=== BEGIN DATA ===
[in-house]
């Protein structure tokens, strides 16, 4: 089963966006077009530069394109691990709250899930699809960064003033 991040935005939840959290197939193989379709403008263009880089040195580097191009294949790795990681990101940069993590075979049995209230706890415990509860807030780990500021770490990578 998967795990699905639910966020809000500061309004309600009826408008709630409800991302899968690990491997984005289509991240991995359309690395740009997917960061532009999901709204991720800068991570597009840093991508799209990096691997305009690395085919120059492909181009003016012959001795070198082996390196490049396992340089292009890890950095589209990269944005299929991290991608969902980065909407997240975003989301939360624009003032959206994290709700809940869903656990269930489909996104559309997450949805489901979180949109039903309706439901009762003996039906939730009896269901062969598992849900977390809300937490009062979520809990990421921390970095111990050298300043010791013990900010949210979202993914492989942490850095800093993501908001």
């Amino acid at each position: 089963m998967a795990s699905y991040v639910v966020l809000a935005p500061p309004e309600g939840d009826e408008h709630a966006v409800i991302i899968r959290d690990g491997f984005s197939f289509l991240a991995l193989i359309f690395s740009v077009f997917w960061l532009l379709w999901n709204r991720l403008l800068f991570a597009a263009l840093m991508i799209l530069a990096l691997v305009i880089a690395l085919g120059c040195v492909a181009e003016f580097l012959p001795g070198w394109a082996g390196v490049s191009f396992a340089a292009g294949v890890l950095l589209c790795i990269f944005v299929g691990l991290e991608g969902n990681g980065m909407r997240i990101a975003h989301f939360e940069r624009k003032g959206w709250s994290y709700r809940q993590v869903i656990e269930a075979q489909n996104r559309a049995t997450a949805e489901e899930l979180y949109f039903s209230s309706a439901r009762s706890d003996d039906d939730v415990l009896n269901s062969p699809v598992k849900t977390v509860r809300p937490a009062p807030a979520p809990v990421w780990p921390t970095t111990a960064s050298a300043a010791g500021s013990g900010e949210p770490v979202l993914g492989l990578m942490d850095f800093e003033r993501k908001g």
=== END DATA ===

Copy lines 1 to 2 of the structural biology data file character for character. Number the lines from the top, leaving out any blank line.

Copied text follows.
[in-house]
């Protein structure tokens, strides 16, 4: 089963966006077009530069394109691990709250899930699809960064003033 991040935005939840959290197939193989379709403008263009880089040195580097191009294949790795990681990101940069993590075979049995209230706890415990509860807030780990500021770490990578 998967795990699905639910966020809000500061309004309600009826408008709630409800991302899968690990491997984005289509991240991995359309690395740009997917960061532009999901709204991720800068991570597009840093991508799209990096691997305009690395085919120059492909181009003016012959001795070198082996390196490049396992340089292009890890950095589209990269944005299929991290991608969902980065909407997240975003989301939360624009003032959206994290709700809940869903656990269930489909996104559309997450949805489901979180949109039903309706439901009762003996039906939730009896269901062969598992849900977390809300937490009062979520809990990421921390970095111990050298300043010791013990900010949210979202993914492989942490850095800093993501908001």